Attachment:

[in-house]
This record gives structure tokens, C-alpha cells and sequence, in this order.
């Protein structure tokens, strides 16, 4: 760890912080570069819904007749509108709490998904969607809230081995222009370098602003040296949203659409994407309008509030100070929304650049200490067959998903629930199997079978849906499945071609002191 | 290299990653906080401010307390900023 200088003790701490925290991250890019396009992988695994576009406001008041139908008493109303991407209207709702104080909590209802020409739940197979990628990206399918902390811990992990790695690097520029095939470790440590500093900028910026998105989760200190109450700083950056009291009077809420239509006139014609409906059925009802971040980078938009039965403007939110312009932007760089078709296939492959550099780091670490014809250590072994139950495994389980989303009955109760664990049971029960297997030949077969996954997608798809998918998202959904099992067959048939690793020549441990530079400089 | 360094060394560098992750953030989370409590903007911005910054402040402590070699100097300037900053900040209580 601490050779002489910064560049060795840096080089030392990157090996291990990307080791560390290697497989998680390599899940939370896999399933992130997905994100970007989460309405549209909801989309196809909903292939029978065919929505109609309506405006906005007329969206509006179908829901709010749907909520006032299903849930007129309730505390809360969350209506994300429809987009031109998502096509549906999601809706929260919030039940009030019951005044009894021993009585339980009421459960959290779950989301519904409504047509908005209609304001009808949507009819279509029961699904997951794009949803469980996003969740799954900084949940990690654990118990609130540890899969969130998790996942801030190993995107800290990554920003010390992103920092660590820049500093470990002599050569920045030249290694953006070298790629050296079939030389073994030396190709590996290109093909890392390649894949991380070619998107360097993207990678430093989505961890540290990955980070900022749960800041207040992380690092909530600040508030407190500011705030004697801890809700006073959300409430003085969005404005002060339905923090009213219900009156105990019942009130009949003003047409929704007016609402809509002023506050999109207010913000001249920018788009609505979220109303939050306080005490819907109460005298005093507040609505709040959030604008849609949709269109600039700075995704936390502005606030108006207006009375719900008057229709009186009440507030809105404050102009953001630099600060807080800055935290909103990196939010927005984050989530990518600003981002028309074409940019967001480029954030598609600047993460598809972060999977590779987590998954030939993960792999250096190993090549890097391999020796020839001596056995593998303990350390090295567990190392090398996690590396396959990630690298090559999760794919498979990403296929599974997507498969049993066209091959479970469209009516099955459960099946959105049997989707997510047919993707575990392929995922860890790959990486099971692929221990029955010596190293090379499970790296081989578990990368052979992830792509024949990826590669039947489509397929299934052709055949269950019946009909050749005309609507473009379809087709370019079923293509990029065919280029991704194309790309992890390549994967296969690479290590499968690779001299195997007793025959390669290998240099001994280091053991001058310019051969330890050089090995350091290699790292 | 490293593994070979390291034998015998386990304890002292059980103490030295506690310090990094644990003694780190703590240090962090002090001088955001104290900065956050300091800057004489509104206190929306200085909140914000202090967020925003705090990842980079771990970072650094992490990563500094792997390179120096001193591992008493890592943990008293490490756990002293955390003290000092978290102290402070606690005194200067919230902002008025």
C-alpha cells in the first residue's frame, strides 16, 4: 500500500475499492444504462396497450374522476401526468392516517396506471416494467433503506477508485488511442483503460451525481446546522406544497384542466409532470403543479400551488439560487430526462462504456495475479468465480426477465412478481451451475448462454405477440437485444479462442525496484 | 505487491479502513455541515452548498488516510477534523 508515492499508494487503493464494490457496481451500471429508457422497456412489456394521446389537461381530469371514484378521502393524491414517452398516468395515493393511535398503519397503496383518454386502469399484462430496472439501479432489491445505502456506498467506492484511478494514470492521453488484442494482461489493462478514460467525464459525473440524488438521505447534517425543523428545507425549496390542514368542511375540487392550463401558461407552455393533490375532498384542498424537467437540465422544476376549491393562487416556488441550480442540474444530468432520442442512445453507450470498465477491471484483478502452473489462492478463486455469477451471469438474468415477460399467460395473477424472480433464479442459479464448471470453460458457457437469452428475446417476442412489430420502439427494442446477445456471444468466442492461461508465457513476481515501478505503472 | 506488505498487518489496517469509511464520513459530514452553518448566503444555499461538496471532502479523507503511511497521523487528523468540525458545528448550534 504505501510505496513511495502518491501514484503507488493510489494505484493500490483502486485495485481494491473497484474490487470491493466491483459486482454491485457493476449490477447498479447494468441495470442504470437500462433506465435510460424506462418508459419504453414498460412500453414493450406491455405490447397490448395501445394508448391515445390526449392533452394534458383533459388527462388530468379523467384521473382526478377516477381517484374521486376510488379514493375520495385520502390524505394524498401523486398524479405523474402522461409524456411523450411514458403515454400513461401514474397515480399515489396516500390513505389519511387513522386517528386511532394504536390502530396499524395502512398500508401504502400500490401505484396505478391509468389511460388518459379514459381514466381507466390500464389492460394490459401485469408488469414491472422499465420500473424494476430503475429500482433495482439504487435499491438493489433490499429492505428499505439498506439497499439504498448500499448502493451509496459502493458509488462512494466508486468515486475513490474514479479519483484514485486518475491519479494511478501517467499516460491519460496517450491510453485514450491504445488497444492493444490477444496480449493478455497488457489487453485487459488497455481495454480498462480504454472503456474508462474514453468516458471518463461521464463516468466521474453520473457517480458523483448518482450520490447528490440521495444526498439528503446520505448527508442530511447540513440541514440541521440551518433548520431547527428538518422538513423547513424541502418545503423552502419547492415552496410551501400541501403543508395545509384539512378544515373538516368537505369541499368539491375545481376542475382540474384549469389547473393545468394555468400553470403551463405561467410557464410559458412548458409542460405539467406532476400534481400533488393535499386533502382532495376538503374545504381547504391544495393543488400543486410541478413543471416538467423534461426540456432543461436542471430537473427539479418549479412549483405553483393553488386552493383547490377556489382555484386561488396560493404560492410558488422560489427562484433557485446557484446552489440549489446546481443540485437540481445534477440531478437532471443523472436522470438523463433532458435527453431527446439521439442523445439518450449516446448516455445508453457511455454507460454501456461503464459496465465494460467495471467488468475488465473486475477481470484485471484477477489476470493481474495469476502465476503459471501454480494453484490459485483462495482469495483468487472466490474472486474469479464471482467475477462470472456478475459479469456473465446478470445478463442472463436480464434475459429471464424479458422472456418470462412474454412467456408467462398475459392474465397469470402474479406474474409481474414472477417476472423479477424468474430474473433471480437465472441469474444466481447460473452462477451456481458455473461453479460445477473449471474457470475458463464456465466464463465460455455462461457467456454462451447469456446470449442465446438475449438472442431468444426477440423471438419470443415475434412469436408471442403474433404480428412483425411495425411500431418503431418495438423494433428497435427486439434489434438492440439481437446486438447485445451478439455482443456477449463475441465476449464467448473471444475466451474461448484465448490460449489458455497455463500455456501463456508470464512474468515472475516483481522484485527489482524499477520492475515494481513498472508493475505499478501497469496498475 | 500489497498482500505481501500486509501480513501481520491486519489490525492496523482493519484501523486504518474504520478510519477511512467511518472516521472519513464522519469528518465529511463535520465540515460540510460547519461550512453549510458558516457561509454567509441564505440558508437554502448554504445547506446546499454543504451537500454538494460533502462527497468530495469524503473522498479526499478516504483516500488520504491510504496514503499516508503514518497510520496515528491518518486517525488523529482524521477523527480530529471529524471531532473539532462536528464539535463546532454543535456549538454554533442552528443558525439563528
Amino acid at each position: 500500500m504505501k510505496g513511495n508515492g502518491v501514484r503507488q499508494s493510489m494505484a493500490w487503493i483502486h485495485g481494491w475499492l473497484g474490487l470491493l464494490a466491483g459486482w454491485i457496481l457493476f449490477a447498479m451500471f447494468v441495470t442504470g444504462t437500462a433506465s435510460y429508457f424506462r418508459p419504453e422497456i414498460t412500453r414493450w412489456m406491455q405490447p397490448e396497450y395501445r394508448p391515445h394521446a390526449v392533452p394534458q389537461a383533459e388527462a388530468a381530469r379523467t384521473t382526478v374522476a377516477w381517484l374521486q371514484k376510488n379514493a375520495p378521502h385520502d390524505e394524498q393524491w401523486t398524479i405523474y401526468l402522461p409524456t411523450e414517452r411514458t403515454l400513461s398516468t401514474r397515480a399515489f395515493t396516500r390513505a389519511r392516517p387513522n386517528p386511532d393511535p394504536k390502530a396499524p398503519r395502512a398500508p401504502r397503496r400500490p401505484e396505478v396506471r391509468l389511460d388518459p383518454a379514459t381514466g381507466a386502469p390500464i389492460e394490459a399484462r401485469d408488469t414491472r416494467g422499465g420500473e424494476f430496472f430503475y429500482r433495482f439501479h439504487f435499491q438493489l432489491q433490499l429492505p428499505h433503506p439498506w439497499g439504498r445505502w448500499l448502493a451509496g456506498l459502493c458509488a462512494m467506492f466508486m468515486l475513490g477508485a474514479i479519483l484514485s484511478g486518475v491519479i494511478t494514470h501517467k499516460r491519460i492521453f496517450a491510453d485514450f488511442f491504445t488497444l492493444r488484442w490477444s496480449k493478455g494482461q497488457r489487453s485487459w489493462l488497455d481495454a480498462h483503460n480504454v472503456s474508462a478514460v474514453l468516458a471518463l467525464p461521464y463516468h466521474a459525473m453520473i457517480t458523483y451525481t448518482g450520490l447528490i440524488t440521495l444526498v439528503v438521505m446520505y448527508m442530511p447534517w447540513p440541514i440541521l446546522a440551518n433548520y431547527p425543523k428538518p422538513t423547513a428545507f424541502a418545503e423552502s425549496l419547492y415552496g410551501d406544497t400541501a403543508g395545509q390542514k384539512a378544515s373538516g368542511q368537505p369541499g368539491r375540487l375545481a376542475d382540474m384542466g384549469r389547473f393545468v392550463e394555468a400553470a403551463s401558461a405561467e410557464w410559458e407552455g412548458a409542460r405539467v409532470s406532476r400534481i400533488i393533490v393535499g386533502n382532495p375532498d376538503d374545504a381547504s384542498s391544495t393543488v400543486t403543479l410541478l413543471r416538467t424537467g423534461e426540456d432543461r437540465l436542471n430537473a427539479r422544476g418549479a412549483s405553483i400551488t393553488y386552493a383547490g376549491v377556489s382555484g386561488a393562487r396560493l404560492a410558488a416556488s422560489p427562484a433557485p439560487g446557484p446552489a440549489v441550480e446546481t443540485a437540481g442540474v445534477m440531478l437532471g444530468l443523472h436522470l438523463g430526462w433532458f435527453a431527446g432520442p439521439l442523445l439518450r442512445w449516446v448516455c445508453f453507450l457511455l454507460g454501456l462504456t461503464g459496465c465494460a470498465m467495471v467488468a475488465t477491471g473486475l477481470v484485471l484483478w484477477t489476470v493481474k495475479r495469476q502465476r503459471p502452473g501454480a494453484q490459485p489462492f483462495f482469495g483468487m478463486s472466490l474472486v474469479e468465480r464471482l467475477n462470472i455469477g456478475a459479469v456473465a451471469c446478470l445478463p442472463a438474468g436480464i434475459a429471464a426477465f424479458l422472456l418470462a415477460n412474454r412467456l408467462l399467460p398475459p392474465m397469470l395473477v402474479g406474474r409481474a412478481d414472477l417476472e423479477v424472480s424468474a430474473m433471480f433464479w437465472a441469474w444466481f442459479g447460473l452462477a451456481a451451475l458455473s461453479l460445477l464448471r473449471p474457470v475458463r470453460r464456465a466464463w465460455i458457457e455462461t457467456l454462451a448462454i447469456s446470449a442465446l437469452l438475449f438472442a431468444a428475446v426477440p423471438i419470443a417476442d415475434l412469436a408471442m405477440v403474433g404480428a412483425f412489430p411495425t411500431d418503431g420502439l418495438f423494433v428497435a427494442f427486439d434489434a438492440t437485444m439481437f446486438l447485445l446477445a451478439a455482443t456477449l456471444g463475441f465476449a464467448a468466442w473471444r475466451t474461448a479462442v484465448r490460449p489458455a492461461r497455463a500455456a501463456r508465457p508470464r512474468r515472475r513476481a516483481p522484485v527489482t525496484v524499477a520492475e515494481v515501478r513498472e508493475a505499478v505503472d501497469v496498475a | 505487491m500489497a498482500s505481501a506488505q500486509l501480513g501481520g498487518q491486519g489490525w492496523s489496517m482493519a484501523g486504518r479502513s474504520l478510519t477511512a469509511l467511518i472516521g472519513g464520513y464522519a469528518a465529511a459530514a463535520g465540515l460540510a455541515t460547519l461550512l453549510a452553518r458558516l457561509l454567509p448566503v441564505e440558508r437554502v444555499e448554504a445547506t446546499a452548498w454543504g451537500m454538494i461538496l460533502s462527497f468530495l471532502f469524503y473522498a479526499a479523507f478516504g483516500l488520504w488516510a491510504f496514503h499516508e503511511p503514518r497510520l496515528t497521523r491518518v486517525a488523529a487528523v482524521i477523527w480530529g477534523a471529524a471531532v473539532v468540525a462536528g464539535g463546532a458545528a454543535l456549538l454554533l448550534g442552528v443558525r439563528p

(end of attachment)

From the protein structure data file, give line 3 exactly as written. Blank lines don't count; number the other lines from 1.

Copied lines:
């Protein structure tokens, strides 16, 4: 760890912080570069819904007749509108709490998904969607809230081995222009370098602003040296949203659409994407309008509030100070929304650049200490067959998903629930199997079978849906499945071609002191 | 290299990653906080401010307390900023 200088003790701490925290991250890019396009992988695994576009406001008041139908008493109303991407209207709702104080909590209802020409739940197979990628990206399918902390811990992990790695690097520029095939470790440590500093900028910026998105989760200190109450700083950056009291009077809420239509006139014609409906059925009802971040980078938009039965403007939110312009932007760089078709296939492959550099780091670490014809250590072994139950495994389980989303009955109760664990049971029960297997030949077969996954997608798809998918998202959904099992067959048939690793020549441990530079400089 | 360094060394560098992750953030989370409590903007911005910054402040402590070699100097300037900053900040209580 601490050779002489910064560049060795840096080089030392990157090996291990990307080791560390290697497989998680390599899940939370896999399933992130997905994100970007989460309405549209909801989309196809909903292939029978065919929505109609309506405006906005007329969206509006179908829901709010749907909520006032299903849930007129309730505390809360969350209506994300429809987009031109998502096509549906999601809706929260919030039940009030019951005044009894021993009585339980009421459960959290779950989301519904409504047509908005209609304001009808949507009819279509029961699904997951794009949803469980996003969740799954900084949940990690654990118990609130540890899969969130998790996942801030190993995107800290990554920003010390992103920092660590820049500093470990002599050569920045030249290694953006070298790629050296079939030389073994030396190709590996290109093909890392390649894949991380070619998107360097993207990678430093989505961890540290990955980070900022749960800041207040992380690092909530600040508030407190500011705030004697801890809700006073959300409430003085969005404005002060339905923090009213219900009156105990019942009130009949003003047409929704007016609402809509002023506050999109207010913000001249920018788009609505979220109303939050306080005490819907109460005298005093507040609505709040959030604008849609949709269109600039700075995704936390502005606030108006207006009375719900008057229709009186009440507030809105404050102009953001630099600060807080800055935290909103990196939010927005984050989530990518600003981002028309074409940019967001480029954030598609600047993460598809972060999977590779987590998954030939993960792999250096190993090549890097391999020796020839001596056995593998303990350390090295567990190392090398996690590396396959990630690298090559999760794919498979990403296929599974997507498969049993066209091959479970469209009516099955459960099946959105049997989707997510047919993707575990392929995922860890790959990486099971692929221990029955010596190293090379499970790296081989578990990368052979992830792509024949990826590669039947489509397929299934052709055949269950019946009909050749005309609507473009379809087709370019079923293509990029065919280029991704194309790309992890390549994967296969690479290590499968690779001299195997007793025959390669290998240099001994280091053991001058310019051969330890050089090995350091290699790292 | 490293593994070979390291034998015998386990304890002292059980103490030295506690310090990094644990003694780190703590240090962090002090001088955001104290900065956050300091800057004489509104206190929306200085909140914000202090967020925003705090990842980079771990970072650094992490990563500094792997390179120096001193591992008493890592943990008293490490756990002293955390003290000092978290102290402070606690005194200067919230902002008025």